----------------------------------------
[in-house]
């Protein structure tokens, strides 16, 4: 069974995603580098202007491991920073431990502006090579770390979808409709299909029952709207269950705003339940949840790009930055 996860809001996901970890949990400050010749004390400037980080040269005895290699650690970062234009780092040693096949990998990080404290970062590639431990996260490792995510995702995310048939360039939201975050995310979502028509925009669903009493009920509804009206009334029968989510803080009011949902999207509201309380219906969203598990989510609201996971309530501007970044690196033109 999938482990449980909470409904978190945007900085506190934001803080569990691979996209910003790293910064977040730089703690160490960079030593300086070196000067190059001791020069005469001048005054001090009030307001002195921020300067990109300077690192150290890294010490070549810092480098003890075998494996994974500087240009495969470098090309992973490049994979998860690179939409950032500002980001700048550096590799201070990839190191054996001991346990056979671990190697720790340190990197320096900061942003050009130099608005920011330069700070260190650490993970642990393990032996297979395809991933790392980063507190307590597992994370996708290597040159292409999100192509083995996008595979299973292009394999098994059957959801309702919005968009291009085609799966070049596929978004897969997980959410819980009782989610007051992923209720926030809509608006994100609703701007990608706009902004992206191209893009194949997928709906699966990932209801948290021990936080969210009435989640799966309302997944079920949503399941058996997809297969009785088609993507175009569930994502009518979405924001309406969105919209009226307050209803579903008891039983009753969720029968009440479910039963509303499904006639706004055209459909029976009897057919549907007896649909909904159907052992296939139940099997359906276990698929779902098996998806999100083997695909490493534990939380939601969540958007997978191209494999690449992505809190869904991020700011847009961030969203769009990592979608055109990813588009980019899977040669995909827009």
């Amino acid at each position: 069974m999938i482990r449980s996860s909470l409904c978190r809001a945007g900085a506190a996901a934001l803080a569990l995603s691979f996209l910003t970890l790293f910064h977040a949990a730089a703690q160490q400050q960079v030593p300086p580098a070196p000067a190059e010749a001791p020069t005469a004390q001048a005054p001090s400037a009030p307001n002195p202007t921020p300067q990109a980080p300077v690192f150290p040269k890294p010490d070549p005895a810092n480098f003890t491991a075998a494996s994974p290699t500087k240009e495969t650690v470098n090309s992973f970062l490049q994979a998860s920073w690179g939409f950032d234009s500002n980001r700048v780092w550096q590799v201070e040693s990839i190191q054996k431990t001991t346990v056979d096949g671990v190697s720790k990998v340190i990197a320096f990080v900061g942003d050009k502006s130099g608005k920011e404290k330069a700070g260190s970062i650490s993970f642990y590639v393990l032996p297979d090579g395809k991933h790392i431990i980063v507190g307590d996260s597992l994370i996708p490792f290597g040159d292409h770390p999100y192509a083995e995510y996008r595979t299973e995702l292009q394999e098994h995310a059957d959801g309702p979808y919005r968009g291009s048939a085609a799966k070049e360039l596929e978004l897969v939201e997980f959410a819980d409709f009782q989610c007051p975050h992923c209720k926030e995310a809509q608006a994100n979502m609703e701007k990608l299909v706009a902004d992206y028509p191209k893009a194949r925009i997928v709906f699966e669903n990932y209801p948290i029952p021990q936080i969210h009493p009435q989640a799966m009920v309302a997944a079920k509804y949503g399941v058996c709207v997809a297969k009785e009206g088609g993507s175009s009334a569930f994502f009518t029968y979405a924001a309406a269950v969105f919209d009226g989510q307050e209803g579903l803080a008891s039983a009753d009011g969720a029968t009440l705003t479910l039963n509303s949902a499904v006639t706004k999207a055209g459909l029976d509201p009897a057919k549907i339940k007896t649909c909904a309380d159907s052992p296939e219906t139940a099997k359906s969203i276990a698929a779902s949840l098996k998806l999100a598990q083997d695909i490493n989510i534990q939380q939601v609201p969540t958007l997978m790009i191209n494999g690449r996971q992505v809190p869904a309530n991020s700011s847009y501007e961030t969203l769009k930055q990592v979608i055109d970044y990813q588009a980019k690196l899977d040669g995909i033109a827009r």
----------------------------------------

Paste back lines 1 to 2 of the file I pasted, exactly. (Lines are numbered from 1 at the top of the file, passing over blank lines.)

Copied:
[in-house]
């Protein structure tokens, strides 16, 4: 069974995603580098202007491991920073431990502006090579770390979808409709299909029952709207269950705003339940949840790009930055 996860809001996901970890949990400050010749004390400037980080040269005895290699650690970062234009780092040693096949990998990080404290970062590639431990996260490792995510995702995310048939360039939201975050995310979502028509925009669903009493009920509804009206009334029968989510803080009011949902999207509201309380219906969203598990989510609201996971309530501007970044690196033109 999938482990449980909470409904978190945007900085506190934001803080569990691979996209910003790293910064977040730089703690160490960079030593300086070196000067190059001791020069005469001048005054001090009030307001002195921020300067990109300077690192150290890294010490070549810092480098003890075998494996994974500087240009495969470098090309992973490049994979998860690179939409950032500002980001700048550096590799201070990839190191054996001991346990056979671990190697720790340190990197320096900061942003050009130099608005920011330069700070260190650490993970642990393990032996297979395809991933790392980063507190307590597992994370996708290597040159292409999100192509083995996008595979299973292009394999098994059957959801309702919005968009291009085609799966070049596929978004897969997980959410819980009782989610007051992923209720926030809509608006994100609703701007990608706009902004992206191209893009194949997928709906699966990932209801948290021990936080969210009435989640799966309302997944079920949503399941058996997809297969009785088609993507175009569930994502009518979405924001309406969105919209009226307050209803579903008891039983009753969720029968009440479910039963509303499904006639706004055209459909029976009897057919549907007896649909909904159907052992296939139940099997359906276990698929779902098996998806999100083997695909490493534990939380939601969540958007997978191209494999690449992505809190869904991020700011847009961030969203769009990592979608055109990813588009980019899977040669995909827009």